[Haskell-cafe] Intuition to understand poor man's concurrency
apfelmus at quantentunnel.de
Wed Jul 30 08:47:31 UTC 2014
> I am trying to understand the ideas of Koen Klaessen, published in
> Functional Pearls: "A poor man's concurrency" (1993).
> The code in the paper doesn't compile. E.g. uses "lambda dot" instead
> of "labmda arrow", i.e. the way the labmda calculus guys write
> things. Was that ever legal haskell or is this the result of some
> lhs2lex pretty printer?
> Anyways, I believe I was able to convert that into modern haskell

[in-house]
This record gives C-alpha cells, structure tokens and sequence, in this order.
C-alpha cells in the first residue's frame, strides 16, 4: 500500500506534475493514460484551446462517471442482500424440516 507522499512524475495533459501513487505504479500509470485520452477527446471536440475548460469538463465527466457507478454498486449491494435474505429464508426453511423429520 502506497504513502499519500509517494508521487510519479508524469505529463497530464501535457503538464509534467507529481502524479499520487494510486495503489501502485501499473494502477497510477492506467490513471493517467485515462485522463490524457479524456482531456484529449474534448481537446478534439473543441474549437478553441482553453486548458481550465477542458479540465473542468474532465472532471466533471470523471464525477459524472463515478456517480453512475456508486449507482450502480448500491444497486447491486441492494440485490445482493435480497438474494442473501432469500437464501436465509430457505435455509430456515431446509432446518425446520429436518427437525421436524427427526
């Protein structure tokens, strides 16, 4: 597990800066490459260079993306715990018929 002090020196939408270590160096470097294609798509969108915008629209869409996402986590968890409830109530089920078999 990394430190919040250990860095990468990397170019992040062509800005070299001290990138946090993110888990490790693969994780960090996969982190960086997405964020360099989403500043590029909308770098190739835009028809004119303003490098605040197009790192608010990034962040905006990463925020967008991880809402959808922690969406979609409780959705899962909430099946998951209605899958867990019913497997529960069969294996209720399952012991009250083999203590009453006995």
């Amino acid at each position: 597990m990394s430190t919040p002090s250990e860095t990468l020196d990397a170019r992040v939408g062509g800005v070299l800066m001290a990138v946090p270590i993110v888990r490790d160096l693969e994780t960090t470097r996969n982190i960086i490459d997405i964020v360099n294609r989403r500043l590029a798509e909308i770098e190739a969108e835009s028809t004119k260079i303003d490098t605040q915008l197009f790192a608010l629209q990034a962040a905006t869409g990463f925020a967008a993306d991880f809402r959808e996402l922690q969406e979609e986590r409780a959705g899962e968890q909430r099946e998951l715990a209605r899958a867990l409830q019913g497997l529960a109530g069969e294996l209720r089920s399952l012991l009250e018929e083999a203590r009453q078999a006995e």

> syntax - at least it compiles. But I have trouble to understand the
> Monad instance presented there. Could anyobody walk me through the
> bind function?
> But even more important: how do you guys develop an intuition about
> what the bind operator does in a specific monad.
I find it very helpful to think of monads as "lists of instructions". I
have written a thorough and hopefully accessible explanation here
which also discusses a transparent implementation Koen Classen's parser
From this point of view, the continuation monad corresponds to a
particular list implementation, namely "difference lists". If you have
trouble understanding the continuation monad, I would recommend to go
via the "list of instructions" route, as it involves only functions of a
less higher order.
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